Greetings and welcome to Teaching Carnival IV! It's been a pleasure to have a legitimate excuse for rummaging around the internets, finding new blogs, and spending lots and lots of time reading things that were neither written by my students (much as I love them), nor by scholars who have said all the interesting things about my research subject before I got around to it. As always, there's a great variety of thoughtful and thought-provoking posts on the web, a sampling of which I am proud to present here.
I will note, however, that the timing of this particular carnival may skew its results to, umm, perhaps the more negative end of the spectrum? The end of the semester - well, it's not much fun. The academic blogosphere has been dragging its collective rear end, hoping just to make it through to winter break in one piece. This has yielded a truly spectacular crop of therapeutic venting about grading, apathetic students, uninformed students, panicked students, plagiarizing students, and the teaching profession as a whole. Now, while I would hate to give the impression that all professors do is whine about their students (nor is whining always very pedagogically insightful), I couldn't resist including a brief sample of choice pieces in their own little appendix to the main (you'll find it at the end of the post).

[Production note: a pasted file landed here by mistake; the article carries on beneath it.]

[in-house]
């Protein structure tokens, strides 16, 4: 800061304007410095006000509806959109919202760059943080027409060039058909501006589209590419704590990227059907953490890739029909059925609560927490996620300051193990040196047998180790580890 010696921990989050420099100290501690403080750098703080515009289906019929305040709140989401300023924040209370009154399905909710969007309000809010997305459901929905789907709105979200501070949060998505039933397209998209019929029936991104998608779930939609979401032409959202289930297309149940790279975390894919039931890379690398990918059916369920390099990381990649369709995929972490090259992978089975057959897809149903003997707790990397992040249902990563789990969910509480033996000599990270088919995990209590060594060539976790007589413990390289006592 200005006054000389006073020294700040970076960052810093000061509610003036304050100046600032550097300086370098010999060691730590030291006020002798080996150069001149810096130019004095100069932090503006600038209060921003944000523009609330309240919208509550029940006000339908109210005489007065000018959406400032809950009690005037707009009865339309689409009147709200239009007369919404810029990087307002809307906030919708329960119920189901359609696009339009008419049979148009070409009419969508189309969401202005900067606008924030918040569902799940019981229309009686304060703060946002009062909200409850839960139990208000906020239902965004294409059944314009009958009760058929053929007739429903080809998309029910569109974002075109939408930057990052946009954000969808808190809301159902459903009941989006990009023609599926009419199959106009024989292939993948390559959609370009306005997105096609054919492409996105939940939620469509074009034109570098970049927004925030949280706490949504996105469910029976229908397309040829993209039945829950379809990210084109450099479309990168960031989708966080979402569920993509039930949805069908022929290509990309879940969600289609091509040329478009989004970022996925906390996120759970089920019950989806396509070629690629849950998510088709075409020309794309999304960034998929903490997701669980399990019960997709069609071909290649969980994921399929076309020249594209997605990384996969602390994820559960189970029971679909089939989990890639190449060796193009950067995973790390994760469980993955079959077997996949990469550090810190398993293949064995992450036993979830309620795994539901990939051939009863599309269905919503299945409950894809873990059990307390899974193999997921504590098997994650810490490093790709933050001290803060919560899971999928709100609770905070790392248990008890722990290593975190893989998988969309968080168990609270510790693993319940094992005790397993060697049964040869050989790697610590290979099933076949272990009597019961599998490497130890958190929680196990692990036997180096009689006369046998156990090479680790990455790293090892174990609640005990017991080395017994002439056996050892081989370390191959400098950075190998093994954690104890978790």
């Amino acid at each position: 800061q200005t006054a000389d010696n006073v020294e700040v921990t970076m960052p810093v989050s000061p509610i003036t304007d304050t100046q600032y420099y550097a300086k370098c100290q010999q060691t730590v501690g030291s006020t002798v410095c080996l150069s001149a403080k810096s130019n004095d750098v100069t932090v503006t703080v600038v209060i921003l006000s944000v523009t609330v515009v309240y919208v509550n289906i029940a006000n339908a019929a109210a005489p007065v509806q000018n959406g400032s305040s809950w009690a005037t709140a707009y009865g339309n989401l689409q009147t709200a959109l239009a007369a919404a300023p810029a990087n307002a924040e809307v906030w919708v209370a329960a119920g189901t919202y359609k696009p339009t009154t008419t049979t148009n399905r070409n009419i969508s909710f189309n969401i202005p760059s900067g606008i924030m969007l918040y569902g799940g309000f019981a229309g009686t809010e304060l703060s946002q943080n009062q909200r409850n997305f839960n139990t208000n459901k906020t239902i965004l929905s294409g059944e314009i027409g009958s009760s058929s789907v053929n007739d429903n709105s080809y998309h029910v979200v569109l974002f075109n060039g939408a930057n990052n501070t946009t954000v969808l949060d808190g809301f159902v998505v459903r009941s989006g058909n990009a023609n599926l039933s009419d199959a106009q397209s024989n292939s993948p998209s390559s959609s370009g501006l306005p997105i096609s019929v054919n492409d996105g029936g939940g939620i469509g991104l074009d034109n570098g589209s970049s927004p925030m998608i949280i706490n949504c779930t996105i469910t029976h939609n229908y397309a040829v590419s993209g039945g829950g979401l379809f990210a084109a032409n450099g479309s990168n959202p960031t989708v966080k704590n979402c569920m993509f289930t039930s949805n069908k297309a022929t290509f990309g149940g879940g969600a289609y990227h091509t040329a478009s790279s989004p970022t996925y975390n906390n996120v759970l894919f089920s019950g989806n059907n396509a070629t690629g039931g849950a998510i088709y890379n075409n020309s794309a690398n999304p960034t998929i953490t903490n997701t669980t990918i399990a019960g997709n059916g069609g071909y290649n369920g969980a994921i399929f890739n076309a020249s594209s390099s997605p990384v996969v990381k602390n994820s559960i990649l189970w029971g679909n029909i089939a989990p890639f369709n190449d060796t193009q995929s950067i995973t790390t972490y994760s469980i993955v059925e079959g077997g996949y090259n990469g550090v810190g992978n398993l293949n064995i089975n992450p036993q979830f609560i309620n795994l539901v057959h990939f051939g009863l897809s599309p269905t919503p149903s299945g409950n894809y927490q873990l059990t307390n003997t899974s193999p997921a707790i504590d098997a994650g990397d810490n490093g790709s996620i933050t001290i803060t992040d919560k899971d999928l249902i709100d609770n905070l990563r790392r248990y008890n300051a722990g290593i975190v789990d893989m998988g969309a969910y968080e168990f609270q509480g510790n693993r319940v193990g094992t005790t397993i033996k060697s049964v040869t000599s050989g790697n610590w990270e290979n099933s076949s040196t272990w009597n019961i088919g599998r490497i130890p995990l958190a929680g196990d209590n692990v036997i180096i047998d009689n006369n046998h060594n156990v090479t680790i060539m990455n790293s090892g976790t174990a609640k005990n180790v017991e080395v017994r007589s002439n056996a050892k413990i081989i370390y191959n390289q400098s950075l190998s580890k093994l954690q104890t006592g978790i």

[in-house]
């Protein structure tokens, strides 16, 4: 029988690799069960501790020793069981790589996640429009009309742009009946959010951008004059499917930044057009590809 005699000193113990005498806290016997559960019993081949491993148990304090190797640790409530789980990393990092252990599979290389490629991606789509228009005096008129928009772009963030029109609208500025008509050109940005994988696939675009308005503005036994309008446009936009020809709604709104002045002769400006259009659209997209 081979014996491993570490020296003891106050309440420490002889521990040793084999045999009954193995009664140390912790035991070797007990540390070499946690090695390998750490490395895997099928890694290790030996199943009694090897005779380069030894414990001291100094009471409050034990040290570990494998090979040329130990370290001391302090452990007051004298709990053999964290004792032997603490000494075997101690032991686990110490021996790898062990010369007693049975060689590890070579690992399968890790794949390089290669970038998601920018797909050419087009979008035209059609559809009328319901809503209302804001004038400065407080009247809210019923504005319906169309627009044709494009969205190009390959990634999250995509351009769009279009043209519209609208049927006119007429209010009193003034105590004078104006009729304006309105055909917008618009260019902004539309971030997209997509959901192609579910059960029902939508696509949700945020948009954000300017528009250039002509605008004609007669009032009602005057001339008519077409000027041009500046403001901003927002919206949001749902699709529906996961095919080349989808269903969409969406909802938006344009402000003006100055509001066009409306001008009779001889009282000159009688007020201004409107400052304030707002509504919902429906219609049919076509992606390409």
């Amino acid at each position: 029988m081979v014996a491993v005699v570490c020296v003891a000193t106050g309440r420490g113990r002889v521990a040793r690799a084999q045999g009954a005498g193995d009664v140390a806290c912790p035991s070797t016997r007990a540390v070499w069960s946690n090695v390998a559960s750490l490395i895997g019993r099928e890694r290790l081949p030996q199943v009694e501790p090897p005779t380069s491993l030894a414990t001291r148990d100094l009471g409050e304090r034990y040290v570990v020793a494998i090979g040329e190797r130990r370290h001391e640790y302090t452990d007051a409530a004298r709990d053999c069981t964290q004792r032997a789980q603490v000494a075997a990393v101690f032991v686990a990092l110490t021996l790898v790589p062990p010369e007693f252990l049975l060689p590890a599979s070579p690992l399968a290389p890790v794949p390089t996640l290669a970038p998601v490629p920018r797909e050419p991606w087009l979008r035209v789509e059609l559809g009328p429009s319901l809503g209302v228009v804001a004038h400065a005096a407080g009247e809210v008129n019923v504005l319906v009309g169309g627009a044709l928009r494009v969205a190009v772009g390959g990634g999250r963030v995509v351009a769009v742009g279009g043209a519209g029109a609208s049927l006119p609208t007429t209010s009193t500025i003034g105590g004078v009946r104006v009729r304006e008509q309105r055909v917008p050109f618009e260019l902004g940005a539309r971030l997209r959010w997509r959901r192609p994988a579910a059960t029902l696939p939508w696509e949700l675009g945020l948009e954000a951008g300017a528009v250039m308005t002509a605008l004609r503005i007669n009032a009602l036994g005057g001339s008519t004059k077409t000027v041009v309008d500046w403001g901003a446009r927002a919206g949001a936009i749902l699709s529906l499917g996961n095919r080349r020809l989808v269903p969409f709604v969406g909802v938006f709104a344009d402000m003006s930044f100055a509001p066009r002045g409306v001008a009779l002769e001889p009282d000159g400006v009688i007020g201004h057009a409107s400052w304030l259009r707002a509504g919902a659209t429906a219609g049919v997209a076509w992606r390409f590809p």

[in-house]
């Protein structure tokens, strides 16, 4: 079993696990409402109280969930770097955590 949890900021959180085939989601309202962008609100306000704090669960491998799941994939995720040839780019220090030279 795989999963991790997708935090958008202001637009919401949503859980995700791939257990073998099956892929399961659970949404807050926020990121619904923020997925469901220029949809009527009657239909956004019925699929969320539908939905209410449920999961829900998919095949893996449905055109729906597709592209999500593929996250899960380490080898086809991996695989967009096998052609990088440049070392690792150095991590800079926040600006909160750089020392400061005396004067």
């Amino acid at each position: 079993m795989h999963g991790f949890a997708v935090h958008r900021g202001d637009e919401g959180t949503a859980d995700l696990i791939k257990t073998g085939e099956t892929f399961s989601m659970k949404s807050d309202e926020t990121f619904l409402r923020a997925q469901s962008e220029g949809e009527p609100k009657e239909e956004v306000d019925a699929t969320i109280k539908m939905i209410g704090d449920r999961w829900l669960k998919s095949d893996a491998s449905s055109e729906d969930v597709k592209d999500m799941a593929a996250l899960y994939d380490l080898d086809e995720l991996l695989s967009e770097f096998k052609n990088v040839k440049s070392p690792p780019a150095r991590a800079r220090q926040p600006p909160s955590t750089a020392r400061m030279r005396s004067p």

Finally, let me also point out that if anyone who wasn't included here wants to get into the act, please do nominate your post(s) for Teaching Carnival V, hosted over at Ancarett's Abode on January 15!
THE END OF THE SEMESTER
It's a wonderful time of the year, isn't it? When everyone's so exhausted from their endeavors but has to push on to the bitter end? Cut-rate parasite describes that end-of-semester feeling. Rhetoric and Democracy sees two kinds of students at this time of year: those who are panicking, and those who should be. As Bardiac describes, illnesses abound, and Arete warns first year students how to avoid them. The student stress is palpable; profgrrrl wonders how, if at all, faculty should help students cope with end-of-semester stress. jo(e)'s students have figured out how faculty can help, and it involves whipped cream pies.
Sometimes that stress results in students' poor judgment. timna comments on coping with requests for extra credit and flaky potatoes; Dr. Crazy talks about appropriate ways for students to speak to professors in end-of-semester e-mails, and then responds to critics. Meanwhile, Seeking Solace asks, how much slack should we cut students at the end of the semester?
The end of the semester does, however, offer an opportunity to look back and assess the whole, and to see progress. Manorama and Nels evalute their semesters, in which Manorama offers the heretical (but admirable) opinion that she enjoys grading. Advice at Your Own Risk describes her satisfying last day of class. Finally, jo(e)'s students sum up what they learned this semester.